The artist behind the iconic 'running immigrants' image
John Hood, a Navajo and Vietnam vet, has created many works in his job as a Caltrans graphic artist. But the picture of an immigrant family running has resonated far beyond his office cubicle.
John Hood, a longtime CalTrans graphic artist, is the creator of the enduring image that now hangs in the Smithsonian. (Don Bartletti / Los Angeles Times)
He is surrounded by blueprints of overpasses and trucking lanes. There are photos of his son, training seminar certificates, cups of Jell-O and bottles of Tabasco, the remnants of 27 years at the same job, 27 years of eating lunch at his desk, 27 years of unremarkable government bureaucracy -- with one notable exception.
"Here it is," says John Hood, riffling through a portfolio. The drawing he pulls out was done as a prototype; it is crude and a bit frayed. But its characters, captured in silhouette, are instantly recognizable.
There is a father, leading the way with a clear sense of urgency, bent at the waist. A mother, running behind him, despite the prim dress that hugs her knees. A little girl, holding her mother's hand, unable to keep pace, her feet barely touching the ground, her pigtails -- everyone knows the pigtails -- flowing behind.
In 1990, the image would be projected onto black vinyl, traced with a knife blade, glued onto yellow signs, topped with one word -- CAUTION -- and placed on the shoulders of freeways, mostly along Interstate 5 north of the Mexican border.
The sign served as a warning that drivers could encounter people racing across the interstate -- most of them trying to get from Mexico into the United States. It would become one of the most iconic and enduring images associated with the nation's war over illegal immigration. And it would leave John Hood, now 59 years old and preparing to retire, conflicted and ambivalent about his strange legacy.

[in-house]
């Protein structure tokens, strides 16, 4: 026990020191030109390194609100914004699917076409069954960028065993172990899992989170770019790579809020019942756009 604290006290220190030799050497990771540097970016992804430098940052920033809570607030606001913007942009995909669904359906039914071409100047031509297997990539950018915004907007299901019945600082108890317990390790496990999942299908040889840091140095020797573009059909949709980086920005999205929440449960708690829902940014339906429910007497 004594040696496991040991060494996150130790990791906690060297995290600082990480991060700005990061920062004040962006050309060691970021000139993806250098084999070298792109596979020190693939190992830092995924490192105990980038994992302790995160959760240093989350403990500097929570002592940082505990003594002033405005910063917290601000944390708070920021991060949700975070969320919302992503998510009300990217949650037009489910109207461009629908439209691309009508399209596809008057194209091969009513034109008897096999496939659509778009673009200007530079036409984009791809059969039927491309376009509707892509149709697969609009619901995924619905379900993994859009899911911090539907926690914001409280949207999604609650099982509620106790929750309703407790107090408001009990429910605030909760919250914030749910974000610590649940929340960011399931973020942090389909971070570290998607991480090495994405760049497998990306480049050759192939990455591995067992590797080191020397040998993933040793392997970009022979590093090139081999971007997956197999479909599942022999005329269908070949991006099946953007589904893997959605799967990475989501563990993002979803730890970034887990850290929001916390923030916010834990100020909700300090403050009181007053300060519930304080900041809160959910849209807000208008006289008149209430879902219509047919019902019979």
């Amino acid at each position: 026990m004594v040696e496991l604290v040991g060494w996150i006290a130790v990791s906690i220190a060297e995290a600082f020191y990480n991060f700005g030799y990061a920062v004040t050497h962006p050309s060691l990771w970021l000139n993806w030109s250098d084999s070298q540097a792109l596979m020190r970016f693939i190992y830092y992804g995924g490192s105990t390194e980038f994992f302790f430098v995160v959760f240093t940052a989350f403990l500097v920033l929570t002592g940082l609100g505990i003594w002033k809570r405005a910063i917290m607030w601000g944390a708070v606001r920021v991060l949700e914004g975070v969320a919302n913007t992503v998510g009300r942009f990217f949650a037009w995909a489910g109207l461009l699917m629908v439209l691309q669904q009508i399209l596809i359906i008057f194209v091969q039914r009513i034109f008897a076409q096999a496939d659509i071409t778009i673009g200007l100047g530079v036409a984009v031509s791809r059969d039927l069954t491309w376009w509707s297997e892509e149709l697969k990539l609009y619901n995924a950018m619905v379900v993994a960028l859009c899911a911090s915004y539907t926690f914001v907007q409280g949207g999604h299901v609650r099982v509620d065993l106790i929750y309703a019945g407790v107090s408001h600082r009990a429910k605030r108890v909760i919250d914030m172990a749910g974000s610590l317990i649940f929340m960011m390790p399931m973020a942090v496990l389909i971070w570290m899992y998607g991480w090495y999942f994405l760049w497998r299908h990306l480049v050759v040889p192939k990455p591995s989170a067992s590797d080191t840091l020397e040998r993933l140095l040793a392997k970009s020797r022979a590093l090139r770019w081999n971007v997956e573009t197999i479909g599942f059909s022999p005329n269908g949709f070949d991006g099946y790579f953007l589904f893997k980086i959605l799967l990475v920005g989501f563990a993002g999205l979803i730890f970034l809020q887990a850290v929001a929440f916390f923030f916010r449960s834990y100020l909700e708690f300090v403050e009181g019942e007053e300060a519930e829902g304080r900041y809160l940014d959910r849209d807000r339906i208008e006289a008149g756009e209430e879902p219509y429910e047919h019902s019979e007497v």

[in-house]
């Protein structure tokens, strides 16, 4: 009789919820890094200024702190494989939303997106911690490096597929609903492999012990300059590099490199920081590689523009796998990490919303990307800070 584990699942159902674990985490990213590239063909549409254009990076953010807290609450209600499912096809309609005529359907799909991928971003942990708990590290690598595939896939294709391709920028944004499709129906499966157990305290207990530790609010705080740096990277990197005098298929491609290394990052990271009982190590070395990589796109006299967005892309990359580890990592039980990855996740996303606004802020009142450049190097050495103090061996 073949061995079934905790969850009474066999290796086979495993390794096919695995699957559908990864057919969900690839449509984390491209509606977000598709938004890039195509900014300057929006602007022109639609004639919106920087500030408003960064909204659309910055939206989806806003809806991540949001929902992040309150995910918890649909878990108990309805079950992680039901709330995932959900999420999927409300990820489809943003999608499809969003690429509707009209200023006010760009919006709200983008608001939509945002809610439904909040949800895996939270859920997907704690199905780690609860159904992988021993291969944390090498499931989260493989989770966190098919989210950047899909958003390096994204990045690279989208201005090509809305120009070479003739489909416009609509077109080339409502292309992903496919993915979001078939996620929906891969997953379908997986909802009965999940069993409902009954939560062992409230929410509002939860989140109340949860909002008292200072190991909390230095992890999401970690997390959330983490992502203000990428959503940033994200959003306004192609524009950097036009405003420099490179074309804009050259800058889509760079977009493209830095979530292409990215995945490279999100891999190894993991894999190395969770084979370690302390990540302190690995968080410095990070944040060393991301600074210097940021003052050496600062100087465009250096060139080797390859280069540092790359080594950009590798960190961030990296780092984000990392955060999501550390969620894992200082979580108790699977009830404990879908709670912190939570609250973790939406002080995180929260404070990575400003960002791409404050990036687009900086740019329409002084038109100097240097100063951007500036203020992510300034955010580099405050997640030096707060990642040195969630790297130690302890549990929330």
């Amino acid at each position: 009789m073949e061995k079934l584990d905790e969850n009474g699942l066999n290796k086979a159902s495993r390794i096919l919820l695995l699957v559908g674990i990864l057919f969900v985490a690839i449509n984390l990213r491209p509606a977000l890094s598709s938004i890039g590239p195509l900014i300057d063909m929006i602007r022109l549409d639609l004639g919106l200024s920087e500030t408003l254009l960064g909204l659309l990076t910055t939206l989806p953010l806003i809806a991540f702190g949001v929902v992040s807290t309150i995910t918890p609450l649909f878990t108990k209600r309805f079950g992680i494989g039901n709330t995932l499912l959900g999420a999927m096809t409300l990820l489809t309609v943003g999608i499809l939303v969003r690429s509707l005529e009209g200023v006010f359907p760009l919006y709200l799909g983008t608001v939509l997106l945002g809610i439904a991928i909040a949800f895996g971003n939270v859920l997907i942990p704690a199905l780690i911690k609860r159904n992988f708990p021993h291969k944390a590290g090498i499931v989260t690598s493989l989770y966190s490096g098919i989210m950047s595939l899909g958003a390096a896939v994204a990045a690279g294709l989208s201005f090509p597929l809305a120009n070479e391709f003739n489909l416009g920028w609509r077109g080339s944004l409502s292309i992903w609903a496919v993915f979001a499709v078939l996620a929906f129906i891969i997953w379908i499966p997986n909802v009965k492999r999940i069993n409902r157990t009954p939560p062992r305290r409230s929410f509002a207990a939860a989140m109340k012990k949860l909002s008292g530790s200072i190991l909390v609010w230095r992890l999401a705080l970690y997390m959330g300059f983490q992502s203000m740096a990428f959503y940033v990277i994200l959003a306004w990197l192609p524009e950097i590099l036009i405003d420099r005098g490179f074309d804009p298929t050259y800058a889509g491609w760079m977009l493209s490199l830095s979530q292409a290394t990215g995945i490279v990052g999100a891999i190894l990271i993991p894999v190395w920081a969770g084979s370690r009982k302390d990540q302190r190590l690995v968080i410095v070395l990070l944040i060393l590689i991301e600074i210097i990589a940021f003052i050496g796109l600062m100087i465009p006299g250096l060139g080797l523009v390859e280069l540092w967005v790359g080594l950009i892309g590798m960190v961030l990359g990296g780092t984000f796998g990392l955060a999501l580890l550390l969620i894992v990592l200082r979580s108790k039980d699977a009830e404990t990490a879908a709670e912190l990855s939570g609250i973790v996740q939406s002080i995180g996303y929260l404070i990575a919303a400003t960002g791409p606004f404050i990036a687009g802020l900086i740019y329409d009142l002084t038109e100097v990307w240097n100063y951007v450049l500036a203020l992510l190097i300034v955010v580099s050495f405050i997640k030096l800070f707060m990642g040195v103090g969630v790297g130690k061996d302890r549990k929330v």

"What does it mean," he asked the other day, after sifting through his work, "to live a meaningful life?"
Hood was always an artist, always an observer.
A Navajo, he grew up on a reservation in a corner of New Mexico where people lived 7,000 feet above sea level, amid junipers and cedars, mountain lions and coyotes. His parents were illiterate; his home had no electricity or running water, and he slept on a pile of sheepskins.
"My childhood," he said with a smile, "was fulfilled in every dimension."
Hood went to boarding school, but much of his education came at home. His grandmother showed him how to shear their sheep and spin the wool into yarn. His grandfather showed him how to pick medicinal herbs and how to gather bright pollen from the tips of cornstalks to use in traditional ceremonies.
Hood illustrated many pieces of his life, sometimes etching his drawings on the walls of his family's barn.
"I used to watch the animals too," he said. "A horse will be staring away from you, but he can see you with his ears; you can see his ears going back and forth. It sounds weird, but you can learn from that. You can learn to be aware. You can learn to see."
Before he finished high school, he enlisted in the Marines. It was 1968. Within a year, he was in Da Nang. His tour in Vietnam was terrifying and defining. He often volunteered to walk "point" on patrol, and carried C-4 plastic explosives to blow up booby traps. His platoon called him "Chief."
Being an infantryman came naturally to him, or as naturally as it can come. Some of the tricks he used to survive had roots back home -- the way, for instance, that he could often locate the enemy by studying the sunlight filtering through the jungle canopy. He was in, he estimates, at least 20 firefights. Many of his comrades didn't make it.
"I lost a lot of things there," he said. "Friends. Youth."
At the end of his tour, he was sent back to the United States and stationed at Camp Pendleton. He was sure the war had left him with no enduring wounds, but he was wrong. He began having nightmares that a man was chasing him, a man he was helpless against. He went AWOL and got caught. He started drinking. His marriage fell apart.
Through the G.I. Bill, he started taking classes in fine arts at San Diego State. He was a particularly fine graphic artist, with an eye for delicate detail, for the interface of light and shadow. Shortly before he married a second time, he was hired as a graphic artist at the state Department of Transportation.
His portfolio would soon start filling up with routine projects: the cover of the department's phone directory, photo manipulations showing what freeways would look like with new carpool lanes. Then, in the 1980s, pedestrians started getting killed on California interstates with alarming regularity.